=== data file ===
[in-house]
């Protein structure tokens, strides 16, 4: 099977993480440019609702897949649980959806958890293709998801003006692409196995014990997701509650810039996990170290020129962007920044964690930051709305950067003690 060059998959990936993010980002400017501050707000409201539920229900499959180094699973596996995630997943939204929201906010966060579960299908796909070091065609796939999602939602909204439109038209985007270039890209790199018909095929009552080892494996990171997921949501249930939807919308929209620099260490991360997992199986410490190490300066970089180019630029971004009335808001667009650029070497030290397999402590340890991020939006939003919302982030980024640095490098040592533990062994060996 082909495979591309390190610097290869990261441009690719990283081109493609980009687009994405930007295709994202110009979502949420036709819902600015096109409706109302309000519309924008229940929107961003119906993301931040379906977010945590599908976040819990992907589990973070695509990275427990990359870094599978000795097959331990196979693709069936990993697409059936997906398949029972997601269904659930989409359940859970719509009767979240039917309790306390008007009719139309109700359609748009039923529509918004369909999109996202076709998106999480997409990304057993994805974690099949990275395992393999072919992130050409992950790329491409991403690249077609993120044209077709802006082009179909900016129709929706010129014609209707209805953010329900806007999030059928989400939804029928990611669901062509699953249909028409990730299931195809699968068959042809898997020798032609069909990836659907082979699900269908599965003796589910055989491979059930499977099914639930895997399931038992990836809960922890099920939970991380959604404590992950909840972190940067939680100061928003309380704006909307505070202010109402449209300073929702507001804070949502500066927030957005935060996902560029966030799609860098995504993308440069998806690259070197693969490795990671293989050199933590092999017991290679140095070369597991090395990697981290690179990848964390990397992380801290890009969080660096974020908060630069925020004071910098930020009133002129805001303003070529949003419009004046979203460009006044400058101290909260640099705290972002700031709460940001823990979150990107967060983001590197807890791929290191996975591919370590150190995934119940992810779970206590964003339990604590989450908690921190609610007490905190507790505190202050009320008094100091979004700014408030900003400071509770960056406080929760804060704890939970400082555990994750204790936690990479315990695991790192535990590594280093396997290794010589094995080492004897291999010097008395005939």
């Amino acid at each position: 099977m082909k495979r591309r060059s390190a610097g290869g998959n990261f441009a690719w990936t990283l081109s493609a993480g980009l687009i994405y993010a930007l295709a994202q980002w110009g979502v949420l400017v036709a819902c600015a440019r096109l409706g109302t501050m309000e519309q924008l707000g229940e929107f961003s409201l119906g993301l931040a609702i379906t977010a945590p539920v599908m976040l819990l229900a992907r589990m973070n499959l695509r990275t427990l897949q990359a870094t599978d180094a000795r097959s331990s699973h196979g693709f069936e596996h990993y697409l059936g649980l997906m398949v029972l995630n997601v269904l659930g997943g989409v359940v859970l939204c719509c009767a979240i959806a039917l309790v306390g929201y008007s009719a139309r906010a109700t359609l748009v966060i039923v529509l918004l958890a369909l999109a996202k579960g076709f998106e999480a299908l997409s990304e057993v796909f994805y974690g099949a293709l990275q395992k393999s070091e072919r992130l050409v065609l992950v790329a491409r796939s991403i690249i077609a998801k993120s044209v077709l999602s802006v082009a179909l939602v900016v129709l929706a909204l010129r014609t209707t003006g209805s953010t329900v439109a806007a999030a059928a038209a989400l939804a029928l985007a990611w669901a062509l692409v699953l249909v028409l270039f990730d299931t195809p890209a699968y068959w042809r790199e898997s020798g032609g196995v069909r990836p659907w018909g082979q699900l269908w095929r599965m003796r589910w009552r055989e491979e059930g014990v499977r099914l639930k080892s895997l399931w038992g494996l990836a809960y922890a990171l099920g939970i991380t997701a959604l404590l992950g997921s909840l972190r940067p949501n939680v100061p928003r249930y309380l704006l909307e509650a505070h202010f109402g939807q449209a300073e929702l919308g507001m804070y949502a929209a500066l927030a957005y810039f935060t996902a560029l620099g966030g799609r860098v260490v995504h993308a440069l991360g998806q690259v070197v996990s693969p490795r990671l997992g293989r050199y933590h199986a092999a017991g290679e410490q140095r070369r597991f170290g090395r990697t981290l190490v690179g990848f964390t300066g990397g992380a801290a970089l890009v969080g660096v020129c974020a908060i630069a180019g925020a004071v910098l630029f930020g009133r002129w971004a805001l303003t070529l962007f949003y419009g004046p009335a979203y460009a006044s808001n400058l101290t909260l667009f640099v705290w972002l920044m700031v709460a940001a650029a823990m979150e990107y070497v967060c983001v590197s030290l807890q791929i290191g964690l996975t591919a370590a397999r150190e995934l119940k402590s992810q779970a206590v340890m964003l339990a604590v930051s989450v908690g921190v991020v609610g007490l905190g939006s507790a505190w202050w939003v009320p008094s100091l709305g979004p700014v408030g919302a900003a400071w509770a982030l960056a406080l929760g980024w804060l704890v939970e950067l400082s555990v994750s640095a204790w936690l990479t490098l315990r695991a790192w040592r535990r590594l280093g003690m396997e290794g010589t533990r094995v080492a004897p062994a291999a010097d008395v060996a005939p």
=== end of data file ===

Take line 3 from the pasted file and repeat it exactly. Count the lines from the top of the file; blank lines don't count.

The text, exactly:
């Amino acid at each position: 099977m082909k495979r591309r060059s390190a610097g290869g998959n990261f441009a690719w990936t990283l081109s493609a993480g980009l687009i994405y993010a930007l295709a994202q980002w110009g979502v949420l400017v036709a819902c600015a440019r096109l409706g109302t501050m309000e519309q924008l707000g229940e929107f961003s409201l119906g993301l931040a609702i379906t977010a945590p539920v599908m976040l819990l229900a992907r589990m973070n499959l695509r990275t427990l897949q990359a870094t599978d180094a000795r097959s331990s699973h196979g693709f069936e596996h990993y697409l059936g649980l997906m398949v029972l995630n997601v269904l659930g997943g989409v359940v859970l939204c719509c009767a979240i959806a039917l309790v306390g929201y008007s009719a139309r906010a109700t359609l748009v966060i039923v529509l918004l958890a369909l999109a996202k579960g076709f998106e999480a299908l997409s990304e057993v796909f994805y974690g099949a293709l990275q395992k393999s070091e072919r992130l050409v065609l992950v790329a491409r796939s991403i690249i077609a998801k993120s044209v077709l999602s802006v082009a179909l939602v900016v129709l929706a909204l010129r014609t209707t003006g209805s953010t329900v439109a806007a999030a059928a038209a989400l939804a029928l985007a990611w669901a062509l692409v699953l249909v028409l270039f990730d299931t195809p890209a699968y068959w042809r790199e898997s020798g032609g196995v069909r990836p659907w018909g082979q699900l269908w095929r599965m003796r589910w009552r055989e491979e059930g014990v499977r099914l639930k080892s895997l399931w038992g494996l990836a809960y922890a990171l099920g939970i991380t997701a959604l404590l992950g997921s909840l972190r940067p949501n939680v100061p928003r249930y309380l704006l909307e509650a505070h202010f109402g939807q449209a300073e929702l919308g507001m804070y949502a929209a500066l927030a957005y810039f935060t996902a560029l620099g966030g799609r860098v260490v995504h993308a440069l991360g998806q690259v070197v996990s693969p490795r990671l997992g293989r050199y933590h199986a092999a017991g290679e410490q140095r070369r597991f170290g090395r990697t981290l190490v690179g990848f964390t300066g990397g992380a801290a970089l890009v969080g660096v020129c974020a908060i630069a180019g925020a004071v910098l630029f930020g009133r002129w971004a805001l303003t070529l962007f949003y419009g004046p009335a979203y460009a006044s808001n400058l101290t909260l667009f640099v705290w972002l920044m700031v709460a940001a650029a823990m979150e990107y070497v967060c983001v590197s030290l807890q791929i290191g964690l996975t591919a370590a397999r150190e995934l119940k402590s992810q779970a206590v340890m964003l339990a604590v930051s989450v908690g921190v991020v609610g007490l905190g939006s507790a505190w202050w939003v009320p008094s100091l709305g979004p700014v408030g919302a900003a400071w509770a982030l960056a406080l929760g980024w804060l704890v939970e950067l400082s555990v994750s640095a204790w936690l990479t490098l315990r695991a790192w040592r535990r590594l280093g003690m396997e290794g010589t533990r094995v080492a004897p062994a291999a010097d008395v060996a005939p």